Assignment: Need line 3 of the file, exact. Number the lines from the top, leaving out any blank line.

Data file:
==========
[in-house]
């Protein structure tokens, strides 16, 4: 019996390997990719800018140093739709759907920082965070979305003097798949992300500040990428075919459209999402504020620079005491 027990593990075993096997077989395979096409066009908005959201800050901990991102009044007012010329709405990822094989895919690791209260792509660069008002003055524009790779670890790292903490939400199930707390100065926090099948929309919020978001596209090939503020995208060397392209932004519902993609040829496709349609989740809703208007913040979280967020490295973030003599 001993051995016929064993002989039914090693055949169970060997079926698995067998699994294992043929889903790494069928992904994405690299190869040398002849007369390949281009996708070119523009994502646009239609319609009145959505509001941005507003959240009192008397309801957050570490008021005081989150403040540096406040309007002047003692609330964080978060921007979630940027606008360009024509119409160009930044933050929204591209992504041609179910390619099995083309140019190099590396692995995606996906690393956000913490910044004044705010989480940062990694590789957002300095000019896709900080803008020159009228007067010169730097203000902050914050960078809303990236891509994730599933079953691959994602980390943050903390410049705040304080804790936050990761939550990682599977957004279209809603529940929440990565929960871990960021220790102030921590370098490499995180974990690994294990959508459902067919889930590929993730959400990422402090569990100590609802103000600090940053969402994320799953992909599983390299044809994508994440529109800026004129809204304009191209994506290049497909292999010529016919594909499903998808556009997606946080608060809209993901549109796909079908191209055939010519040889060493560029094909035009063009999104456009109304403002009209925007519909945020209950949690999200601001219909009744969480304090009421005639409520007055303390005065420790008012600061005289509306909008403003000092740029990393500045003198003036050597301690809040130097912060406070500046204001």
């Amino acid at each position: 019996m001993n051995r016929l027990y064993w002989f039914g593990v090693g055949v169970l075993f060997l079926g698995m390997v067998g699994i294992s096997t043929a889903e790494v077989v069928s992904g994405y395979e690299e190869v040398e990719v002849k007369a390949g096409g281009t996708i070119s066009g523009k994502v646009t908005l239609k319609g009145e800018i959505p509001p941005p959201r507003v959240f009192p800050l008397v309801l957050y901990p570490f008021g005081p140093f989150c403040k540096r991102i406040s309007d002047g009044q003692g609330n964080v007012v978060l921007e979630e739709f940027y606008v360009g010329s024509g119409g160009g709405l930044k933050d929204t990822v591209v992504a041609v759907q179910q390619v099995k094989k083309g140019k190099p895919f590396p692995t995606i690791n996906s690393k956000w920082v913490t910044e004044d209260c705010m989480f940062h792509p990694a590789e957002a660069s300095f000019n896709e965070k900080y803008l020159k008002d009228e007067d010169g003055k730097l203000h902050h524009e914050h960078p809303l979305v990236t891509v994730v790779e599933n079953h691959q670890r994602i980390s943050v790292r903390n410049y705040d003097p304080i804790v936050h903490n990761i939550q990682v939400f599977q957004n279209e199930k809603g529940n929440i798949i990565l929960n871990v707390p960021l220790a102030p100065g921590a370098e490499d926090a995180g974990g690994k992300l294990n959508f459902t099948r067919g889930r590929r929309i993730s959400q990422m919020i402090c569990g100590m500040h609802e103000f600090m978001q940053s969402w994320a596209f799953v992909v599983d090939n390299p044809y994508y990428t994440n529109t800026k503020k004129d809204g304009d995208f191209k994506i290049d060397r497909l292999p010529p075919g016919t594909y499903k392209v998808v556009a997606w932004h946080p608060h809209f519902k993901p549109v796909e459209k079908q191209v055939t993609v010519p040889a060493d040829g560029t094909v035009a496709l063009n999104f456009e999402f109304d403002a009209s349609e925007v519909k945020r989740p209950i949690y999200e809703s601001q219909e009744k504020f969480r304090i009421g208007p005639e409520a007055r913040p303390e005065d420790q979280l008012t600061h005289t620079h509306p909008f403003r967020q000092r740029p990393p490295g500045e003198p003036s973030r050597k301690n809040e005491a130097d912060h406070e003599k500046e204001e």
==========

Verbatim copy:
């Amino acid at each position: 019996m001993n051995r016929l027990y064993w002989f039914g593990v090693g055949v169970l075993f060997l079926g698995m390997v067998g699994i294992s096997t043929a889903e790494v077989v069928s992904g994405y395979e690299e190869v040398e990719v002849k007369a390949g096409g281009t996708i070119s066009g523009k994502v646009t908005l239609k319609g009145e800018i959505p509001p941005p959201r507003v959240f009192p800050l008397v309801l957050y901990p570490f008021g005081p140093f989150c403040k540096r991102i406040s309007d002047g009044q003692g609330n964080v007012v978060l921007e979630e739709f940027y606008v360009g010329s024509g119409g160009g709405l930044k933050d929204t990822v591209v992504a041609v759907q179910q390619v099995k094989k083309g140019k190099p895919f590396p692995t995606i690791n996906s690393k956000w920082v913490t910044e004044d209260c705010m989480f940062h792509p990694a590789e957002a660069s300095f000019n896709e965070k900080y803008l020159k008002d009228e007067d010169g003055k730097l203000h902050h524009e914050h960078p809303l979305v990236t891509v994730v790779e599933n079953h691959q670890r994602i980390s943050v790292r903390n410049y705040d003097p304080i804790v936050h903490n990761i939550q990682v939400f599977q957004n279209e199930k809603g529940n929440i798949i990565l929960n871990v707390p960021l220790a102030p100065g921590a370098e490499d926090a995180g974990g690994k992300l294990n959508f459902t099948r067919g889930r590929r929309i993730s959400q990422m919020i402090c569990g100590m500040h609802e103000f600090m978001q940053s969402w994320a596209f799953v992909v599983d090939n390299p044809y994508y990428t994440n529109t800026k503020k004129d809204g304009d995208f191209k994506i290049d060397r497909l292999p010529p075919g016919t594909y499903k392209v998808v556009a997606w932004h946080p608060h809209f519902k993901p549109v796909e459209k079908q191209v055939t993609v010519p040889a060493d040829g560029t094909v035009a496709l063009n999104f456009e999402f109304d403002a009209s349609e925007v519909k945020r989740p209950i949690y999200e809703s601001q219909e009744k504020f969480r304090i009421g208007p005639e409520a007055r913040p303390e005065d420790q979280l008012t600061h005289t620079h509306p909008f403003r967020q000092r740029p990393p490295g500045e003198p003036s973030r050597k301690n809040e005491a130097d912060h406070e003599k500046e204001e």